Bending and warpage of elastic plates

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Virginia Tech


This thesis presents two studies on elastic plates. In the first study, we discuss the choice of elastic energies for thin plates and shells, an unsettled issue with consequences for much recent modeling of soft matter. Through consideration of simple deformations of a thin body in the plane, we demonstrate that four bulk isotropic quadratic elastic theories have fundamentally different predictions with regard to bending behavior. At finite thickness, these qualitative effects persist near the limit of mid-surface isometry, and not all theories predict an isometric ground state. We discuss how certain kinematic measures that arose in early studies of rod mechanics lead to coherent definitions of stretching and bending, and promote the adoption of these quantities in the development of a covariant theory based on stretches rather than metrics.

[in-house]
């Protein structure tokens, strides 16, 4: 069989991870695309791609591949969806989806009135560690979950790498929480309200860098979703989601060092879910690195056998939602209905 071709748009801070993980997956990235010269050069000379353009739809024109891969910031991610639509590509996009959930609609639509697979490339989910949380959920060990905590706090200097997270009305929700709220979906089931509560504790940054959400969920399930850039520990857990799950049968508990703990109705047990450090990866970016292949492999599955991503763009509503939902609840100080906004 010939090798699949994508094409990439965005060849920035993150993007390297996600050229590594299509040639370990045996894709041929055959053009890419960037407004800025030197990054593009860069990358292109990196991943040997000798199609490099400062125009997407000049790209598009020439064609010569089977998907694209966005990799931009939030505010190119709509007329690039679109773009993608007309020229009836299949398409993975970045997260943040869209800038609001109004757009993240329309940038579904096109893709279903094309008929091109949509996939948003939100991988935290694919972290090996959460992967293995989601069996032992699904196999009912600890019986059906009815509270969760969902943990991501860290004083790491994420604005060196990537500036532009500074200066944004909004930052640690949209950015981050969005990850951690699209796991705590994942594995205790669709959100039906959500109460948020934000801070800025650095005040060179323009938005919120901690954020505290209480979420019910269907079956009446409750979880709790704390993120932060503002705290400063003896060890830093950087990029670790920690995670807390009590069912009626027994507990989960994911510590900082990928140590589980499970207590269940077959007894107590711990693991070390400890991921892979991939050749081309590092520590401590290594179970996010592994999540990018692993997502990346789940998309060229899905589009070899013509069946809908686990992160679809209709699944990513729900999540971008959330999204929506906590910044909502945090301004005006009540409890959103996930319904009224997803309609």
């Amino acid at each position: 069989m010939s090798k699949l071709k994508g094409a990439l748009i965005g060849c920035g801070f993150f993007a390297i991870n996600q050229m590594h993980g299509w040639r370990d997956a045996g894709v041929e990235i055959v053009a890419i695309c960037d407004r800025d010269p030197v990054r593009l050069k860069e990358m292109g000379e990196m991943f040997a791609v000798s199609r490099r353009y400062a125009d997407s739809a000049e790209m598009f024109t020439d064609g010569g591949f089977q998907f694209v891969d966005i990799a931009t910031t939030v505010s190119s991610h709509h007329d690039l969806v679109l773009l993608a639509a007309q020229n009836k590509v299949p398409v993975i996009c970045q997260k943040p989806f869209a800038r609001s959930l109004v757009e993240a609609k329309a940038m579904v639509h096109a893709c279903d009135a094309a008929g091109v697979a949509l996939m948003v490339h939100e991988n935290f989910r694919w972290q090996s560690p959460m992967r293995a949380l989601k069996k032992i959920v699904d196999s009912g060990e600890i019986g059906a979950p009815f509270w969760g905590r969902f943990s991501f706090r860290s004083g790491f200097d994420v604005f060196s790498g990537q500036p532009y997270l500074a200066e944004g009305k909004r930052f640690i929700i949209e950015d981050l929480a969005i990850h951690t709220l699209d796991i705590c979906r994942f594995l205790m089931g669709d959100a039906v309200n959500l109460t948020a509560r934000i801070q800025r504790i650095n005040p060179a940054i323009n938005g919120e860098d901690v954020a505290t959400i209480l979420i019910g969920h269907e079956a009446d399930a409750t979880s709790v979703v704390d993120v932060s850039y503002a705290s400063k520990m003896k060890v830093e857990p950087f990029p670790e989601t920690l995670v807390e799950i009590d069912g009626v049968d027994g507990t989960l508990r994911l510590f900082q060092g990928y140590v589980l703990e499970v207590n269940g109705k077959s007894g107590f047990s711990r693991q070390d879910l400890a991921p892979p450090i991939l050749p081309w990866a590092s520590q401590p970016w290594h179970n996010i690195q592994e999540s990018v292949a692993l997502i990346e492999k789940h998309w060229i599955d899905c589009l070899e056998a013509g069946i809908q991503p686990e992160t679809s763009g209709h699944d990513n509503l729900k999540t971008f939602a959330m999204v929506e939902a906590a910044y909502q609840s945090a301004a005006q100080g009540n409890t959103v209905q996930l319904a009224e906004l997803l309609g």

In the second work, the effects of in-plane swelling gradients on thin, anisotropic plates are investigated. We study systems with a separation of scales between bending energy terms. Warped equilibrium shapes are described by two parameters controlling the spatial "rolling up'' and twisting of the surface. Shapes within this two-parameter space are explored, and it is shown that shapes will either be axisymmetric or twisted depending on swelling function parameters and material anisotropy. In some axisymmetric shapes, pitchfork bifurcations to twisted solutions are observed by varying these parameters. We also show that a familiar soft mode of the catenoid to helicoid transformation of an isotropic material no longer exists with material anisotropy.



Plate Theory, Bending, Swelling, Elastic Energy